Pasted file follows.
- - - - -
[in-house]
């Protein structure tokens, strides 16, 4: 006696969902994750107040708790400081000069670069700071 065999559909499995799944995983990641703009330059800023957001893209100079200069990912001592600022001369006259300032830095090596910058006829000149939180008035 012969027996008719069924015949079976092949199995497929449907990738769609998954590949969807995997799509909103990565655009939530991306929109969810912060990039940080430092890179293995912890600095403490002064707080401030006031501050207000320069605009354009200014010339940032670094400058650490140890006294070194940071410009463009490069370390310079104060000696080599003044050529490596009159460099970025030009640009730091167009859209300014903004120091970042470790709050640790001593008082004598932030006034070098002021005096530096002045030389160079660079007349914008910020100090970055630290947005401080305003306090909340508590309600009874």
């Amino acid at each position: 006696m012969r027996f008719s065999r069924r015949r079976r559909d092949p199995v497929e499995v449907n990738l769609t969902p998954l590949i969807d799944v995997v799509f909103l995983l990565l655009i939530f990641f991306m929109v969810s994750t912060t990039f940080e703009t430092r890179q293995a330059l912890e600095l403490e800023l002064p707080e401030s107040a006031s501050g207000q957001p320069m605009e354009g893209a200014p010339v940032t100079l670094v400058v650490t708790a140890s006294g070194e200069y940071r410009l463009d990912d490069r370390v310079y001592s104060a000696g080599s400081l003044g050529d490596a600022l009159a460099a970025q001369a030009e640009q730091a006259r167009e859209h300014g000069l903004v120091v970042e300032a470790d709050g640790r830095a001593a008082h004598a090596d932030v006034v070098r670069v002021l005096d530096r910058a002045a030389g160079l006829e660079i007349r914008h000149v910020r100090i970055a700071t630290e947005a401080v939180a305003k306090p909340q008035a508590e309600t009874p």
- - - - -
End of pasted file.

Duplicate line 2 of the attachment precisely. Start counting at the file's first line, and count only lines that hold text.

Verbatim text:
């Protein structure tokens, strides 16, 4: 006696969902994750107040708790400081000069670069700071 065999559909499995799944995983990641703009330059800023957001893209100079200069990912001592600022001369006259300032830095090596910058006829000149939180008035 012969027996008719069924015949079976092949199995497929449907990738769609998954590949969807995997799509909103990565655009939530991306929109969810912060990039940080430092890179293995912890600095403490002064707080401030006031501050207000320069605009354009200014010339940032670094400058650490140890006294070194940071410009463009490069370390310079104060000696080599003044050529490596009159460099970025030009640009730091167009859209300014903004120091970042470790709050640790001593008082004598932030006034070098002021005096530096002045030389160079660079007349914008910020100090970055630290947005401080305003306090909340508590309600009874």